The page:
Admissions Essays

I majored in Philosophy at the University of Pennsylvania, my career path has included time on Wall Street and in product management and corporate consulting, and I love teaching/coaching. So what? So what? And so what?

  • Philosophy is all about making sound arguments to support a position. It's sales for ideas. (And UPenn's not bad, right?)

  • Each of the career segments involved distilling what really matters and figuring how to articulate and capitalize on it. That's exactly what's required in drafting awesome admissions essays.

  • I'm really good at teaching/coaching kids. I don't write their essays for them; I help them figure out how to make the best sales pitch they can while maintaining their authentic voice.

Who you are; not what you've done

Probably the most common mistake students make in their essays is that they spew a list of accomplishments and activities. Do. Not. Do. That. There are other places in your application where you can list or describe what you've done; use your essays to show who you are.

Colleges know that many applicants do a whole host of activities in high school not because they're really passionate about what they're doing but because they think the activities will make for a stronger resume. But schools ultimately care about the sorts of contributions that you're going to make once you're on their campus and then after you graduate and go out into the world as an ambassador for their programs. Whatever you did in high school is history; they want to know who you are and who you're going to be.

Write about your dreams and about how they originated. Write about things that happened to or around you that shaped who you really are. If you do write about something you did, make sure it demonstrates characteristics inherent in you that are going to make you an awesome student to have on campus and an awesome ambassador and contributor to society after graduation.

Just please, please, please don't write about how you were the Secretary (or even President) of some club that only met once a week during lunch and never really did anything meaningful, or how you were on a sports team but clearly aren't competing at a level that will allow you to make a college team. In a few months, those types of things are your past, and colleges want to envision your future.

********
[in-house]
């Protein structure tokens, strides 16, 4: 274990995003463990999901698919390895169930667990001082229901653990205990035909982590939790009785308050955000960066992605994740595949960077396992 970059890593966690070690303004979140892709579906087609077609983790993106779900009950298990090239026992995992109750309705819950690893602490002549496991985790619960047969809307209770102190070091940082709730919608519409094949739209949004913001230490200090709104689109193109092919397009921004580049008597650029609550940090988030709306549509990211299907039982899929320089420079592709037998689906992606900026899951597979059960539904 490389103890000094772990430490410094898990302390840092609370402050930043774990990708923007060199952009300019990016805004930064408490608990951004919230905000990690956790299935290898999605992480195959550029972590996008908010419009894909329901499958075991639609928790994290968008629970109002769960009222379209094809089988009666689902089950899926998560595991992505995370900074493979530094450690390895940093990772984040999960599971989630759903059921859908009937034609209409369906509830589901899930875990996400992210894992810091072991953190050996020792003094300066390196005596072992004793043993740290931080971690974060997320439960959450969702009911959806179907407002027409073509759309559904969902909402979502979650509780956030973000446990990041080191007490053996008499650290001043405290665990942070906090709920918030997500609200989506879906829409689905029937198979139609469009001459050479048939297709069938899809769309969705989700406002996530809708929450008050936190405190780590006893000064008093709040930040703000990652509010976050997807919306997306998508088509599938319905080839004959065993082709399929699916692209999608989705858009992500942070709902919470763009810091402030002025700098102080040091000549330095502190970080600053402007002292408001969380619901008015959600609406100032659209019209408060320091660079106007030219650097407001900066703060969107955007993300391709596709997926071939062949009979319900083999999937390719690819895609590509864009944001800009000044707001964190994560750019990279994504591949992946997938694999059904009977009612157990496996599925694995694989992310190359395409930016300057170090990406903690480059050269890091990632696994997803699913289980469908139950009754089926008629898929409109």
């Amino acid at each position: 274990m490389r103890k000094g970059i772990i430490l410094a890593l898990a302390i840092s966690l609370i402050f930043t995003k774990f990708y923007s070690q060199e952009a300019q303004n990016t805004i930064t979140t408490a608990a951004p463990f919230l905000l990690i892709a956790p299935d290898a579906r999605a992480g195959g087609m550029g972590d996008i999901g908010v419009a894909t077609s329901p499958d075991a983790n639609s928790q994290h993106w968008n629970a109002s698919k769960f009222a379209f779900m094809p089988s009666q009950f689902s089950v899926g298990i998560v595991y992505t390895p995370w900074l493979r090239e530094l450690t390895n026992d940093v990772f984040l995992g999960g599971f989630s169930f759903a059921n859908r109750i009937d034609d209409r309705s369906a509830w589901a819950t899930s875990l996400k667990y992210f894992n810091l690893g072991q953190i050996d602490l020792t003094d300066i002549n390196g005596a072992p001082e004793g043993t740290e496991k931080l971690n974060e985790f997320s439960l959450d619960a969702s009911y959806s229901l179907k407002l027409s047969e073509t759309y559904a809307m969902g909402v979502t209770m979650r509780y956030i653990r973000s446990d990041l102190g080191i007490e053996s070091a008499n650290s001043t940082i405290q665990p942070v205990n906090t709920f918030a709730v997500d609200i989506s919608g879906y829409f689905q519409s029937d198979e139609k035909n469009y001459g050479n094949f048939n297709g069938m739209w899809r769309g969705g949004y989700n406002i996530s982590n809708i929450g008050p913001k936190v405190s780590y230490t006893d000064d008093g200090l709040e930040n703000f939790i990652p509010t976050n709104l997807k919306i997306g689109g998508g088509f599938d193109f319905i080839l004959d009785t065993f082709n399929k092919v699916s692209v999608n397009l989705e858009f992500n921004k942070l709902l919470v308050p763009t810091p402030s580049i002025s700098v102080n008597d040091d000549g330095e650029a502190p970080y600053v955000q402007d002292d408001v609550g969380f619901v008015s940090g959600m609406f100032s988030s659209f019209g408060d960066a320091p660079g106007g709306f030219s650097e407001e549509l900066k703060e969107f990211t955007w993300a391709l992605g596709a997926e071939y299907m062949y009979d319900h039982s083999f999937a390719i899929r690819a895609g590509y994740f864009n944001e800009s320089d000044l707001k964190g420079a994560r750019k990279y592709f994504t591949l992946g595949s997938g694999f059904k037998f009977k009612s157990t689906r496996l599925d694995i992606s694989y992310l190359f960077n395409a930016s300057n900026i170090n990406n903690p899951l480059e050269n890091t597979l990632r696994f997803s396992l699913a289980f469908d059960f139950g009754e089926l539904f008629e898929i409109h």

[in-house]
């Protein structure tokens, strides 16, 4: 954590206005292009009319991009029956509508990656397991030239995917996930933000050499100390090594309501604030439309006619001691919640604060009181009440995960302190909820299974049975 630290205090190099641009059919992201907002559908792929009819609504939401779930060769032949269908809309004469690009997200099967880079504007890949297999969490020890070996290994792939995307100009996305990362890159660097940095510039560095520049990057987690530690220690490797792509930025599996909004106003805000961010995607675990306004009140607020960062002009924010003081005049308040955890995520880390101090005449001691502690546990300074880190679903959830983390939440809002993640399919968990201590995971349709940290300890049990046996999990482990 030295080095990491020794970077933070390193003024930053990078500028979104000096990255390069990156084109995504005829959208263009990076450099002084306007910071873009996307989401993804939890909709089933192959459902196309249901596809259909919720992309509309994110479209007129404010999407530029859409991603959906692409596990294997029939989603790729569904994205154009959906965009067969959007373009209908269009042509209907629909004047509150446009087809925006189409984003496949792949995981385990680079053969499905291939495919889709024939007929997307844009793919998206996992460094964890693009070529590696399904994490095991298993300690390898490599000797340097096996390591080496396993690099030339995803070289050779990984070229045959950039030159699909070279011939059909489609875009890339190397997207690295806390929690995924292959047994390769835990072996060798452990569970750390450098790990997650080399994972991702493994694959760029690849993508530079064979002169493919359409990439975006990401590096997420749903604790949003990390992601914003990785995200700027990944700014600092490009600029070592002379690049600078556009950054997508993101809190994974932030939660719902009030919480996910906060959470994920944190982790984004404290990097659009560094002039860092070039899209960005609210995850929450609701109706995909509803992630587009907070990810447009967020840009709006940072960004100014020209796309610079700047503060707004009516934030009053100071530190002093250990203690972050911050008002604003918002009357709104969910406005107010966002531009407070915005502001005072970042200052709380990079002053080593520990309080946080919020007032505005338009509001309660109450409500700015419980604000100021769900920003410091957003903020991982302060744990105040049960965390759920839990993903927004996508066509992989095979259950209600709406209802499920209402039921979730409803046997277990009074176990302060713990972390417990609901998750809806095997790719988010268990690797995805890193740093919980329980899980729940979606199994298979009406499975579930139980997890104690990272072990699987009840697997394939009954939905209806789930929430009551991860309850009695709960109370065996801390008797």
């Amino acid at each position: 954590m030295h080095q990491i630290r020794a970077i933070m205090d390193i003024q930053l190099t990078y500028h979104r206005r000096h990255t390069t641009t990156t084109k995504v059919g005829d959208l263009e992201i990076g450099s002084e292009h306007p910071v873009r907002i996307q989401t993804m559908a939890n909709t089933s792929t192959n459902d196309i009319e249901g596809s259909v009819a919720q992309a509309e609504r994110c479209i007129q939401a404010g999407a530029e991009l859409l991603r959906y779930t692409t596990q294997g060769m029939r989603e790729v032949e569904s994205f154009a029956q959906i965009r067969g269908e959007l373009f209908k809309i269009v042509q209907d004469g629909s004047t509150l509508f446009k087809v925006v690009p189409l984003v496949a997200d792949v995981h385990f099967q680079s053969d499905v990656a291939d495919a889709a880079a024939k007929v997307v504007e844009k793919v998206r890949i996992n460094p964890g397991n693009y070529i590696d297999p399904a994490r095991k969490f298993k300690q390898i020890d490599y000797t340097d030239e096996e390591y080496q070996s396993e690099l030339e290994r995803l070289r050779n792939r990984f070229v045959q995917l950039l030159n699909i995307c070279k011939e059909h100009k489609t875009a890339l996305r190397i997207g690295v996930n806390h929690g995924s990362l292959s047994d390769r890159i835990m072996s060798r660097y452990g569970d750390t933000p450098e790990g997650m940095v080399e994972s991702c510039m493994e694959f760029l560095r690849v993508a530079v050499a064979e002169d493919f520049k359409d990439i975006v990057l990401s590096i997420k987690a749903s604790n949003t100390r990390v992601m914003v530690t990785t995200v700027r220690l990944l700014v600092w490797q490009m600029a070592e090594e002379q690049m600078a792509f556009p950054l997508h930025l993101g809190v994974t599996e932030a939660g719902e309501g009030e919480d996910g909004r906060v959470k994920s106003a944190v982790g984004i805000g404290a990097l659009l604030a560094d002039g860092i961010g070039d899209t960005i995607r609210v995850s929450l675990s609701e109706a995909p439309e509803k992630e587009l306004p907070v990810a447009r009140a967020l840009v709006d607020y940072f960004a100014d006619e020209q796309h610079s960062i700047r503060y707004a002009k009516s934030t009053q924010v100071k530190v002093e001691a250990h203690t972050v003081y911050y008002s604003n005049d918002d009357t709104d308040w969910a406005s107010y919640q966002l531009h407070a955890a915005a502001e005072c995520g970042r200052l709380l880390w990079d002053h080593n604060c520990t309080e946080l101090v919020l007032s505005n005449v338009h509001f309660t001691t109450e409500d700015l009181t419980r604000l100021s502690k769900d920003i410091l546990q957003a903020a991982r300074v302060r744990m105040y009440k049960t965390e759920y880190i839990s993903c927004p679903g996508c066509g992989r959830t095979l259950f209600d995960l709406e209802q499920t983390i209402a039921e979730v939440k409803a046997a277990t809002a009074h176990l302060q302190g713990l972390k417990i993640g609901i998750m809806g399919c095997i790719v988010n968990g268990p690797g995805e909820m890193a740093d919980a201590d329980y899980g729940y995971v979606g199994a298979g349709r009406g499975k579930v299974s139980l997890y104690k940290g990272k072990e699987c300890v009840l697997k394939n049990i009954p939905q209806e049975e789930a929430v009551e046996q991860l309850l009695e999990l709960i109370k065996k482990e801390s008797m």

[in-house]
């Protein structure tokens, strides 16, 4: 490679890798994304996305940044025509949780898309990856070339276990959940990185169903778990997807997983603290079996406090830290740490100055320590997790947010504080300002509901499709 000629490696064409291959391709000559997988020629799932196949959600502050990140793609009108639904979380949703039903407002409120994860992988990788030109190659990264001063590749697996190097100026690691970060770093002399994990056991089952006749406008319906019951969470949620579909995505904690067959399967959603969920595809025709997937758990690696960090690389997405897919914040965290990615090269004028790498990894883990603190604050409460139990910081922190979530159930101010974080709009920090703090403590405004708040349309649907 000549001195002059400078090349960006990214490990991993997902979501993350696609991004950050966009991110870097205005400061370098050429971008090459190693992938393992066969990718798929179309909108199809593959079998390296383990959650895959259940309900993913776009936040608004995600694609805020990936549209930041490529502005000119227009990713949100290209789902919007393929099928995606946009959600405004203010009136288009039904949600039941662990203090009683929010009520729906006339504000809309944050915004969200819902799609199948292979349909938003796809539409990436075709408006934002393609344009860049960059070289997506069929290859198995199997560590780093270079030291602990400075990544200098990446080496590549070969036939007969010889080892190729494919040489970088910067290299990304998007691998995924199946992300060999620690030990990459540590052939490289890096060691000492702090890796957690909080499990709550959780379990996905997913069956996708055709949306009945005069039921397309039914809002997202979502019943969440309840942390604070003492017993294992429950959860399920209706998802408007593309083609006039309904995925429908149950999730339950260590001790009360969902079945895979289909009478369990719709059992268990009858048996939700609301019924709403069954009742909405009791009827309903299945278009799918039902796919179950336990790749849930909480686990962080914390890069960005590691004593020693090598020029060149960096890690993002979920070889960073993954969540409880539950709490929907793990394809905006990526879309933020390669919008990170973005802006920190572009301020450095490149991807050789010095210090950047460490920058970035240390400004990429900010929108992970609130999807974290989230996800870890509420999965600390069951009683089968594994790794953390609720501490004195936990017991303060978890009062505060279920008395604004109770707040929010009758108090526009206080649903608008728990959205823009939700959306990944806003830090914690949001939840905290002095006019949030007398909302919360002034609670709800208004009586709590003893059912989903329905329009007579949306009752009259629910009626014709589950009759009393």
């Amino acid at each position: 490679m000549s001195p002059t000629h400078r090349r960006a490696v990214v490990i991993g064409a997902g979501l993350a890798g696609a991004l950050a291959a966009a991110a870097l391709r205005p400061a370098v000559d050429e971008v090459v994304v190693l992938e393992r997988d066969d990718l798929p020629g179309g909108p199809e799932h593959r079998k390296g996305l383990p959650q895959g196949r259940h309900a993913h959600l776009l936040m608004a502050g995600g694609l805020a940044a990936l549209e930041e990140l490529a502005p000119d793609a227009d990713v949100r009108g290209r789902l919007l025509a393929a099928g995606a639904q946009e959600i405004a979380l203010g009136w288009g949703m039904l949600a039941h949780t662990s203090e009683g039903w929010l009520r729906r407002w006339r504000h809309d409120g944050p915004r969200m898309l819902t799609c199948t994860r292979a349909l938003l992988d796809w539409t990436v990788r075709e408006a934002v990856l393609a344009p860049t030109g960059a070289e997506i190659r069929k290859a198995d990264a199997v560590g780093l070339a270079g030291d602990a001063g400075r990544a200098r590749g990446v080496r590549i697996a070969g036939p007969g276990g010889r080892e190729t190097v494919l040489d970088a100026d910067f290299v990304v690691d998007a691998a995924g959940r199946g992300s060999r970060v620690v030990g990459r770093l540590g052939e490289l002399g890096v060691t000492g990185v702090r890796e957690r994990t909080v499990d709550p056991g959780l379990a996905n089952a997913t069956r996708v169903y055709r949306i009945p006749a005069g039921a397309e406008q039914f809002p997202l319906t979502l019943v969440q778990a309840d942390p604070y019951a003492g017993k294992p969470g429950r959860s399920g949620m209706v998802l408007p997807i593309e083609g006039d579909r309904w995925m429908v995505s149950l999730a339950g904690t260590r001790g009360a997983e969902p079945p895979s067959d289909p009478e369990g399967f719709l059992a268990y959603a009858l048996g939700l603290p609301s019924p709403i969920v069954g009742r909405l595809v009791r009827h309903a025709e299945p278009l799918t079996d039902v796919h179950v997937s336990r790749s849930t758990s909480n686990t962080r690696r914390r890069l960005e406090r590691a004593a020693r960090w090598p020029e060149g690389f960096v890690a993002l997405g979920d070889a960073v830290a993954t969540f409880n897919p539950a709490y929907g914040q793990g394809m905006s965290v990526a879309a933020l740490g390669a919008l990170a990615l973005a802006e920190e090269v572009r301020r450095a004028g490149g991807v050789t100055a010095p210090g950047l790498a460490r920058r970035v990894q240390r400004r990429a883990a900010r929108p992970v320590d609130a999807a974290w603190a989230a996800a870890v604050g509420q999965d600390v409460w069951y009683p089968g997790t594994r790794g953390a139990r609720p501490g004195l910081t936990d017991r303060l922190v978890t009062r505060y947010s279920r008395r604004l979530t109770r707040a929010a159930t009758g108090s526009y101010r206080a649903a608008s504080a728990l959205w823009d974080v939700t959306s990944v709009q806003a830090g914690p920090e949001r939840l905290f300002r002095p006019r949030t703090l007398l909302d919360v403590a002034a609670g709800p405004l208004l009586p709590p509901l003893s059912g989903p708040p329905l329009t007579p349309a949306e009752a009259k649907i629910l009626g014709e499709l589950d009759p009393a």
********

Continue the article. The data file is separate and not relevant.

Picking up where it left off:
Don't send carbon copies

Sending the same essay ("carbon copies") to a bunch of schools is not likely to improve your odds of being accepted to any of them. There are two reasons for this.

First, it's difficult to craft a single essay that is attractive to each school in which you are interested. Sure, there are some things that every school wants to see in their ideal applicants, but just like you feel a deep connection with people based on the little nuanced things that really make you click with each other, your goal is to make schools feel a deep connection with you based on the little nuanced things that highlight why you and each specific school are perfect for each other...and that can't be done en masse.

The second reason not to send carbon copies to several schools is that they are all interested in how they stack up in the various undergrad/graduate school rankings, and most of these rankings include "yield" as one of the relatively important metrics in compiling their lists. What is yield? Yield is the percentage of a program's accepted students who end up choosing that program. If a school accepts 10,000 students and 2,000 end up enrolling (so, a yield of 20%), that means the other 8,000 had somewhere else as their first pick. The rankings all like a higher yield because it means the school is first pick more often. If a school is deciding between two students, one of whom has demonstrated in their application that they really want this school (and are therefore likely to jump at the opportunity to enroll if accepted) and the other has perhaps a stronger overall application but the school isn't confident they'll come, the lean often goes to the one who they think will help their yield. So how does this impact how you write your admissions essays? It means you can move up in the pile by making each school believe that it is your first pick (and you move down the pile if they don't think they're your first pick, so even if they like the rest of your application, a carbon copy essay can hurt you!), and it's impossible to do that without including school-specific pitches in each essay.

Yes, this is more work. And yes, it's worth it.